Friday, November 2, 2012

Star Wars: Episode VII - Reawakening of the Fanboy

Okay, I admit it. I'm excited! This week's announcement that Disney has paid $4.05 Billion for Lucasfilm and will be making a new Star Wars trilogy was like waking up as a kid on Christmas morning and finding the best present ever under the tree!

I've blogged before about my two most vivid movie memories when I was kid (Movie Moments Through The Generations) - the image of that Star Destroyer gliding across the screen in Star Wars is indelibly printed on my brain... as it is for many, many people. Back in the days when it was simply Star Wars, not Episode IV: A New Hope even though that was on the opening title scrawl. But we'll come to that later.

Another story from the original trilogy. It's 1983. I'm in Year 12 at Scotch. A friend has a copy of the eagerly anticipated third movie that hasn't opened in Australia yet. On VHS tape. From memory his parents had come back from overseas, maybe Singapore, I can't remember. What I do remember is this, a bunch of us went over to his house to watch Return of the Jedi... over and over and over again. We were poring through that thing like forensic scientists, particularly the speeder chase sequence on Endor trying to find gaps in the special effects. Stop, pause, slow speed, rewind, trying to go frame by frame. Laughable today but the bee's knees back then. I never saw ROTJ at the cinema because I must have seen it what felt like a dozen times that night.

There were so many good things in that film - I recall I was particularly taken by the crimson clad Stormtroopers guarding the Emperor and the epic lightsabre fight between Luke and Darth Vader before Vader redeems himself and kills said Emperor. Quite possibly Carrie Fisher's costume in the opening sequence as well. Okay, I was 17 and she was like the pinup girl for sci fi geeks everywhere. (Mine was actually Erin Gray who played Colonel Wilma Deering in Buck Rogers in the 25th Century). But there were also warning signs. Enough has already been written about the Ewoks but, really? Plus a second Death Star? I guess the first one was still under warranty.

Back then it was always understood that there would be 9 films. So the ending of Jedi kind of confused me and seemed to bring a premature conclusion to the story arc. Then crickets... for years. I never did get into the Expanded Universe though I'm sure I have a couple of novelisations somewhere and did have a Star Wars computer game at one stage that I quite liked.

Then came word there would be a new Star Wars movie. Boy, was I excited! Boy, was I disappointed when it turned out to be Star Wars, Episode I: The Phantom Menace. Boy, did I HATE the retrospective naming of the first three films to include the episode number. Then came Attack of the Clones which makes The Phantom Menace look like Citizen Kane. The dialogue in that film, including my favourite worst line of all time - "Hold me like you did by the lake on Naboo" - and the whole "sand is coarse" tepid romance nonsense that felt like it was written by a 14 year old boy who'd just seen Erin Gray in a body-hugging silver jumpsuit for the first time... sorry, I might have gone off track there a little. What was I sayi-- ah, yes. It SUCKED! As in blood is gushing from my ears, please stop talking now. Plus Yoda doing things no formerly-charming-puppet-but-now-CGI-concoction should ever be asked to do. His fight sequence with the ridiculously named Count Dooku (sounded like a Sesame Street character) is equally ridiculous. The third of the prequels, despite being touted as the "good one", I barely remember. Except for the absurd "Nooooooooooooooooooooooooo!" as Darth Vader is born from the remnants of Hayden Chistensen's acting career.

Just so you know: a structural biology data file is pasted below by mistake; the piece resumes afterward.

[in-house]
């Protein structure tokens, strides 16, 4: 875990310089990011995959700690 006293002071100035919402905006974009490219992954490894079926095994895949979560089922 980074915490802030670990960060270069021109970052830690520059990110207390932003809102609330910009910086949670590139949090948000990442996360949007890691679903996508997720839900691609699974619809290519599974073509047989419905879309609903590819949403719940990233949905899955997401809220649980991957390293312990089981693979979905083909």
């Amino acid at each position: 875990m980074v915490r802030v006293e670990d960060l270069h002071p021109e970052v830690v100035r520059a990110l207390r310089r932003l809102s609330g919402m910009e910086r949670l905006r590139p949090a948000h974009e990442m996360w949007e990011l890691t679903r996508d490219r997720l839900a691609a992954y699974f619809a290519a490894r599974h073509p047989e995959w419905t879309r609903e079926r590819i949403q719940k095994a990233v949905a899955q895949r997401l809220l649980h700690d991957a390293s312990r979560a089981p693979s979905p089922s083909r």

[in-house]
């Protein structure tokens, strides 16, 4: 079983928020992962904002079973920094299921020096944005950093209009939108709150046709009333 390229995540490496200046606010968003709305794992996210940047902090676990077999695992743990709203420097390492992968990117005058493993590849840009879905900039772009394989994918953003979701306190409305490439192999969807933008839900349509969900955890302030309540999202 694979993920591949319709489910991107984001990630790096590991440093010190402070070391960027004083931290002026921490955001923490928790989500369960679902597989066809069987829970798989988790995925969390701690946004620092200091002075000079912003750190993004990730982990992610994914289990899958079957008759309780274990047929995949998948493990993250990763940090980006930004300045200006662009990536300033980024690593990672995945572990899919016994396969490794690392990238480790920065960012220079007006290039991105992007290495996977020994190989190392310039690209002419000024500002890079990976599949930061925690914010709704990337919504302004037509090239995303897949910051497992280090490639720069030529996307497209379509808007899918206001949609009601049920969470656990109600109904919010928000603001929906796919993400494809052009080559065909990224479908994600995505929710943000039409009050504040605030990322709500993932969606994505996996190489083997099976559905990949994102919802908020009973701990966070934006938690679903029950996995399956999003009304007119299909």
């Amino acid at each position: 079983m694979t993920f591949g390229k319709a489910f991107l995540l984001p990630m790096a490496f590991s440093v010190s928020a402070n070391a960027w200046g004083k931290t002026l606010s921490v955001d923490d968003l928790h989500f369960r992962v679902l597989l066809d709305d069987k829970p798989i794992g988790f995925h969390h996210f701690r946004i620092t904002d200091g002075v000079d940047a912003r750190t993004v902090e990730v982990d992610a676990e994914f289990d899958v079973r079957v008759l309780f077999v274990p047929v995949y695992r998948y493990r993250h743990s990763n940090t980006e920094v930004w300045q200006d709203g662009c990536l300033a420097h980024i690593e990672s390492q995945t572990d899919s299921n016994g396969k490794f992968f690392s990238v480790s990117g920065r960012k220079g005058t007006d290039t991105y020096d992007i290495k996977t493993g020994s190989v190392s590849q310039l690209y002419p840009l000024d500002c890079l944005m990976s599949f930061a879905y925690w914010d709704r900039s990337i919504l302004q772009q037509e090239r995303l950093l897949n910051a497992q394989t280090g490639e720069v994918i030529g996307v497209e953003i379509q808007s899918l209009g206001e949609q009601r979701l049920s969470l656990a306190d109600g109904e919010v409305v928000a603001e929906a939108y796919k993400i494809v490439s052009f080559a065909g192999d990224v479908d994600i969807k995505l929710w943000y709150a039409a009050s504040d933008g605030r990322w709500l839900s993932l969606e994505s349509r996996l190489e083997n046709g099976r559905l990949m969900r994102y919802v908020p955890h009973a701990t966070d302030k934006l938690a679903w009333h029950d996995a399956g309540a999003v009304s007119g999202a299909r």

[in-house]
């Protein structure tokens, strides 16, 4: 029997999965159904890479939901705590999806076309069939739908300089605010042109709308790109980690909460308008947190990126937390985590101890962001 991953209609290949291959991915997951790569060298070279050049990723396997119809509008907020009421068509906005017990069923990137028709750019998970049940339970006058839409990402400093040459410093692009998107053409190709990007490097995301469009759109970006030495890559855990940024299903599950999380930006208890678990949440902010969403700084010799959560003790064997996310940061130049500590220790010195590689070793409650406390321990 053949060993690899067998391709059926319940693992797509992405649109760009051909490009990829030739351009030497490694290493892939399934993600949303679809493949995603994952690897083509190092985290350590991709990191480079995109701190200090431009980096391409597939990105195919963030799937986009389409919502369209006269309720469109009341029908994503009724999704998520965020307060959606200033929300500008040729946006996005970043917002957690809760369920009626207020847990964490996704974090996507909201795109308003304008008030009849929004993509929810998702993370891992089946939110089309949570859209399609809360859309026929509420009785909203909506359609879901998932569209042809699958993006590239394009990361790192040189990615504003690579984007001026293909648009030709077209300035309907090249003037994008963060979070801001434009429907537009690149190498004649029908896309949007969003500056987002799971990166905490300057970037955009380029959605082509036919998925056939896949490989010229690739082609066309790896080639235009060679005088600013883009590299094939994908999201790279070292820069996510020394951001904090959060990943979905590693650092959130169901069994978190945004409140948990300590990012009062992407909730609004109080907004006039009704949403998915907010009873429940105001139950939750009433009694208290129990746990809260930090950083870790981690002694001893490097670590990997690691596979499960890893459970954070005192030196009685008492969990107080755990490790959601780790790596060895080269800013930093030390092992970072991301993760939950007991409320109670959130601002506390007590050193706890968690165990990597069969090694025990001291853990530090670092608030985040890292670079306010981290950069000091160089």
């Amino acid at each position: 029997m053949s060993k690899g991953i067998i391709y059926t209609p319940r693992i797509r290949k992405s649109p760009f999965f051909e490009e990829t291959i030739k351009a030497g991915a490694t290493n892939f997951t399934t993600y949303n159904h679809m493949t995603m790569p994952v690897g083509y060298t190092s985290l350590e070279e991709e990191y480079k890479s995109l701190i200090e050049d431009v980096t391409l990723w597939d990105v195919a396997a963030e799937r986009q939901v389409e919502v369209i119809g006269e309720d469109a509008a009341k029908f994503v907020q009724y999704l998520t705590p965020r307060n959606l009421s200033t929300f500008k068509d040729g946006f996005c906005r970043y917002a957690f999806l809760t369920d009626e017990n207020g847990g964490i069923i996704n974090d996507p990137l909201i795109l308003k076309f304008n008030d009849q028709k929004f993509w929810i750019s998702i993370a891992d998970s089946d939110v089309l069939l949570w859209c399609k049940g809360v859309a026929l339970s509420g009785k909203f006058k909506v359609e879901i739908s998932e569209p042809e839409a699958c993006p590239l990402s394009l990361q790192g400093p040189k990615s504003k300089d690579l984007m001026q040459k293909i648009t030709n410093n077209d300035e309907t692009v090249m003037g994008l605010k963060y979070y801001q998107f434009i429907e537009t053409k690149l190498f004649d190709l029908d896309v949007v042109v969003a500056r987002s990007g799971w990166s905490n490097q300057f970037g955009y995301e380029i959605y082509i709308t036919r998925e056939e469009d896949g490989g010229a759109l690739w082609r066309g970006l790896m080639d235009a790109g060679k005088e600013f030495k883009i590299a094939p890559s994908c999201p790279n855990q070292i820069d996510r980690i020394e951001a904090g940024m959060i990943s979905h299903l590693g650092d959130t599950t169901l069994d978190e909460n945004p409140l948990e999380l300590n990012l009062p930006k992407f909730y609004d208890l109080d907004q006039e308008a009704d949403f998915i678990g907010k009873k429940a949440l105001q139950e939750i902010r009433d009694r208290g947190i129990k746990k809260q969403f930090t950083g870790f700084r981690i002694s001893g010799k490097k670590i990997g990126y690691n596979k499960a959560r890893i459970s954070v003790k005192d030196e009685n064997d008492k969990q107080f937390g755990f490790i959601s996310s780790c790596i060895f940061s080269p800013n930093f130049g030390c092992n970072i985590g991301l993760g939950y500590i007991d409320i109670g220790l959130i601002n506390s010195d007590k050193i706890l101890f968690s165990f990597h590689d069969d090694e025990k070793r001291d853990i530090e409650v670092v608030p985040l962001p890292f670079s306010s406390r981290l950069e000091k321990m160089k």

Then came the tinkering. Of the original three movies! I watched the special edition of Star Wars last night and was struck by how annoying the alterations are, most infamously Greedo shooting first in the catina scene. And, of course, inserting the ghost of Hayden Christensen's acting career into the end of Return of the Jedi. It is with much annoyance and sadness that I realise that I'll never be able to watch the Star Wars I saw as an 11 year old back in 1977, ever. There was a certain charm to its sparseness in places, its flaws, its defects. Stop taking that away, George! It also struck me how much Harrison Ford as Han Solo makes that movie and the original trilogy. Lucas totally forgot that when he made the prequels - the humour and charm was replaced by a dour earnestness that is crippling.

We come to the Disney announcement and the reawakening of the fanboy in me yet again. Why? The movie I have not mentioned yet and the one generally regarded as the best of the franchise - The Empire Strikes Back (stick your Star Wars, Episode V nonsense where the sun don't shine). NOT written by George Lucas. NOT directed by George Lucas. (Okay, neither was Jedi but damn, those ewoks were undoubtedly his creation!).

Lucas gets slagged off a lot these days but let me offer some praise before the brickbats. His genius was in creating a remarkable universe in a galaxy far, far away. Also for tying up the sequel and merchandising rights. More power to him. It is such a rich world with almost infinite story possibilities. So credit George with the vision.

What he's not so good at? Well, unfortunately, writing and directing. This despite being Oscar nominated in both categories for Star Wars (and American Graffiti). There is enough hokey dialogue in Star Wars to "stop a team of oxen its tracks" (misappropriated by my favourite writer) and the first act shouldn't really work as it sets up a droid - yes, R2D2 - as the protagonist for much of its length. Harrison Ford famously said, "George, you can write this shit, but you sure as hell can't say it."